Ravenglass 

 
 Ravenglass's two stations, side by side.
 
 The bath house ruins of Roman GLANNAVENTA near Ravenglass. (Visit Cumbria)
 
 Muncaster Castle and gardens.

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Ravenglass from the air - picture from Simon Ledingham (Visit Cumbria).
 

Ravenglass is the only coastal town that lies within the borders of the Lake District National Park and is situated on the estuaries of the rivers Esk, Mite and Irt. The station sits alongside that of the Ravenglass & Eskdale Railway. This miniature railway winds its way up the beautiful Eskdale and is a mecca for walkers and lovers of scenery and history. The stations lie either side of the estuaries and just to the south of the station the ruins of the Roman bath house can be glimpsed through the trees that now cover the site of the Roman fort (in winter).

Settlement here dates back to at least AD 79 when the 20th Legion built the first fort of GLANNOVENTA and this was rebuilt and enlarged in AD 130. The eventual fate of the fort is unknown but probably did not survive beyond the 5th Century and many legends surround the fort and baths during this period. It was in 1850 that workers constructing the railway line cut through the site of the fort but by that time much of the visible stone had already been robbed from the site.

The main station building, on the north bound platform, is home to "The Ratty Arms" pub while at the station of the miniature railway, there is a cafe, small museum and well stocked gift shop. There is a car park nearby.

From being an important Roman port and fishing town where ships once docked at the end of its main street, Ravenglass is now better known as a terminus for the Ravenglass & Eskdale Railway or La'al Ratty. At the coastal end of the R&ER, the line runs along the banks of the river from Ravenglass as far as Muncaster Mill and then it climbs up the beautiful Esk Valley, a route once followed by a Roman road over the mountains to Ambleside in the heart of the Lake District.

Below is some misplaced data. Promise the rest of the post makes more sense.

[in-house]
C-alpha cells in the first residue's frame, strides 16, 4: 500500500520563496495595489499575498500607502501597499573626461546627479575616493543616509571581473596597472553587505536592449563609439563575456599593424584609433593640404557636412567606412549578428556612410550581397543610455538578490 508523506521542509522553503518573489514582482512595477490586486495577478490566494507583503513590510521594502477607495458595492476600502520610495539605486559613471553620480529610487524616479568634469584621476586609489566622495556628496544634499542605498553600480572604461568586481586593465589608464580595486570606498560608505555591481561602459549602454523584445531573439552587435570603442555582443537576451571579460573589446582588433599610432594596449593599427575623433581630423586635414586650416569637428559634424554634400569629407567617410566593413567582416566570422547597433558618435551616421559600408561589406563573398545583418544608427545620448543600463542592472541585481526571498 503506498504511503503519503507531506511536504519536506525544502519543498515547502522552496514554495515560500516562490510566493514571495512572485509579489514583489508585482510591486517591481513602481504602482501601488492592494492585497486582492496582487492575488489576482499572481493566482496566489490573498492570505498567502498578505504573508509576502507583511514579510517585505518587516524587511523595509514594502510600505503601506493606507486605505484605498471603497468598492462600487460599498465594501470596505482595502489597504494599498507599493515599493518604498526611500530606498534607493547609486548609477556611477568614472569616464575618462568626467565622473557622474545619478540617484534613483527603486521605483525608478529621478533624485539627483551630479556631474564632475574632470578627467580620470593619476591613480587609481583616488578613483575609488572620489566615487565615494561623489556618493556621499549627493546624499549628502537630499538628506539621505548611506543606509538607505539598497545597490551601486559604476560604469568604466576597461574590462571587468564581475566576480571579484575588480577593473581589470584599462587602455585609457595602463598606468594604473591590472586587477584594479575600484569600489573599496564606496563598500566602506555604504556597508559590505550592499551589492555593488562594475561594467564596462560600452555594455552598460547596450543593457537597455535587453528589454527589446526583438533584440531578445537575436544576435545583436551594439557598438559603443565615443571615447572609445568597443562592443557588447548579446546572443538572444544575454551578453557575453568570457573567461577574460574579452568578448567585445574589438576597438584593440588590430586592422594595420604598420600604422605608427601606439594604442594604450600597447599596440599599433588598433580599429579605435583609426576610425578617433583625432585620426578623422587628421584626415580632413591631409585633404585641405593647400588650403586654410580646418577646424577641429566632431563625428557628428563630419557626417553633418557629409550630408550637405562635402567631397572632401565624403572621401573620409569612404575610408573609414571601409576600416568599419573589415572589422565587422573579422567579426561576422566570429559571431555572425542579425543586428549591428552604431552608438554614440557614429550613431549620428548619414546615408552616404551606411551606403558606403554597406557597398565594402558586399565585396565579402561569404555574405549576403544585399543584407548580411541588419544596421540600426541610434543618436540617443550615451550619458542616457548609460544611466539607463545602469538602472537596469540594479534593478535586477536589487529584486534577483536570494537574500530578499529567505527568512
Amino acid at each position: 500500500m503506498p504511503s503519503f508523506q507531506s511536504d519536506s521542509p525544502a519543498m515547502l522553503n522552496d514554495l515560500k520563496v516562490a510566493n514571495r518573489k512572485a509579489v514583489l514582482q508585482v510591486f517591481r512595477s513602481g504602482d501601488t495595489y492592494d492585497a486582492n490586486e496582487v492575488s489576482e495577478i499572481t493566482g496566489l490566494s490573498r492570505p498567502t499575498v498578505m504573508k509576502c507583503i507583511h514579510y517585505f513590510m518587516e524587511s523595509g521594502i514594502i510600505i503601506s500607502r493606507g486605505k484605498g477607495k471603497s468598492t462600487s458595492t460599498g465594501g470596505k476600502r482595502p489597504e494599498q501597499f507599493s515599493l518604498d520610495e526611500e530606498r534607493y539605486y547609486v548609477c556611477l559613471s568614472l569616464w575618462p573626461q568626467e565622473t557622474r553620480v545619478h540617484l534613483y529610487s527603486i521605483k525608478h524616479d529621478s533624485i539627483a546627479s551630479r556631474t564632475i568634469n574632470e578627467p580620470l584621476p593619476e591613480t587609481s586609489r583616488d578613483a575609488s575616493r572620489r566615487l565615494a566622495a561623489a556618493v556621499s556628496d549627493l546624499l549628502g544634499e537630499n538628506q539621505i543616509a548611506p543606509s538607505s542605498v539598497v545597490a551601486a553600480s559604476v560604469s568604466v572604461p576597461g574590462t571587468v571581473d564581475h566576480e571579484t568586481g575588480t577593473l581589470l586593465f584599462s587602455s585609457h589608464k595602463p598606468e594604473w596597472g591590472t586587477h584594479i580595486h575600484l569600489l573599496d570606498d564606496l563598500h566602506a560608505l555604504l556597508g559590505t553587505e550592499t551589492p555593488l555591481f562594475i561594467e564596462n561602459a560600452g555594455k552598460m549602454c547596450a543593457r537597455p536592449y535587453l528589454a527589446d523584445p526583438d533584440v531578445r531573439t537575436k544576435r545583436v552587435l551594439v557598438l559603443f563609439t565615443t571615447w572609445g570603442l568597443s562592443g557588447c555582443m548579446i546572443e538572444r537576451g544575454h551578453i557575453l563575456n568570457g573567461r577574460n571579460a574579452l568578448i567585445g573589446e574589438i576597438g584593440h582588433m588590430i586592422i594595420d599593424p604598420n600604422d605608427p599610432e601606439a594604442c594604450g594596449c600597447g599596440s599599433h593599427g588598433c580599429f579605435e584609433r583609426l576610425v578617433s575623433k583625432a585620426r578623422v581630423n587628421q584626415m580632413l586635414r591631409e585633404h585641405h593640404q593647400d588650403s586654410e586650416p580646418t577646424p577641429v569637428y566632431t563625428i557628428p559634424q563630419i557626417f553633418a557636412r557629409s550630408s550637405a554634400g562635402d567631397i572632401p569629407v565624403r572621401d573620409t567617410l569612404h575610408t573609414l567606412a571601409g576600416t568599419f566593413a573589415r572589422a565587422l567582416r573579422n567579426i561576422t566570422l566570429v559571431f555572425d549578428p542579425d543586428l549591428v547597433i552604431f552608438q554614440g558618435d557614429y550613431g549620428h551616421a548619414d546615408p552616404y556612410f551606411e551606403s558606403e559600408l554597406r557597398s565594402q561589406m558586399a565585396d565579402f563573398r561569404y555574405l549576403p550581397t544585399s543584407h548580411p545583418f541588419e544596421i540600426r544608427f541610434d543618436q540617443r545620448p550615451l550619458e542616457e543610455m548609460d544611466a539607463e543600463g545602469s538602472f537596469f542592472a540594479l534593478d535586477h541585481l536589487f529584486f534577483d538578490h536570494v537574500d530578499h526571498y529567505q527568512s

Ravenglass is the starting point of Hadrian's Cycleway and users of that route can follow Roman remains up the coast and across the Pennines to South Shields. For more details, Click here.

The green fields and woodlands of Eskdale, embroidered with the sparkling thread of the river Esk, penetrate deep into the central Lakeland fells. Where the fields peter out below Hardknott Roman Fort, the River Esk continues upwards embraced by mountains to its source at Esk Hause. The only exit is via the Hardknott Pass - a tortuous zigzag of switchback bends and steep inclines that is not for the faint-hearted. In the heart of this lovely valley is the small village of Boot, home to a working corn mill, three real-ale pubs and a micro-brewery.

A little inland stands Muncaster Castle, ancient family seat of the Pennington family with colourful spring gardens, a renowned owl centre, a celebrated ‘fool' and ghosts aplenty to keep visitors amused for hours. Nearby is Waberthwaite, famous for Richard Woodall's hams, bacons and Cumberland Sausage. Both Muncaster and Waberthwaite have Viking treasures. At St. Michael's church in Muncaster are remains of Viking crosses, probably dating back to about 960 AD. At Waberthwaite, there is St. John's church, almost hidden away on a sand spit at the mouth of the River Esk. Here there are 2 ancient crosses, one with a mixed Anglian and Norse style, probably dating from about 950 AD.

This is the land of Bronze Age settlements, Roman forts, Anglian crosses, Viking remains, Norman churches, medieval mills and many other hidden delights awaiting discovery in this rich and welcoming corner of Cumbria.

The dunes off Ravenglass provide shelter to the pleasure boats anchored in the estuaries and form an important nature reserve. These dunes line the coast north and south of Ravenglass.

For more information about Ravenglass Click Here

 
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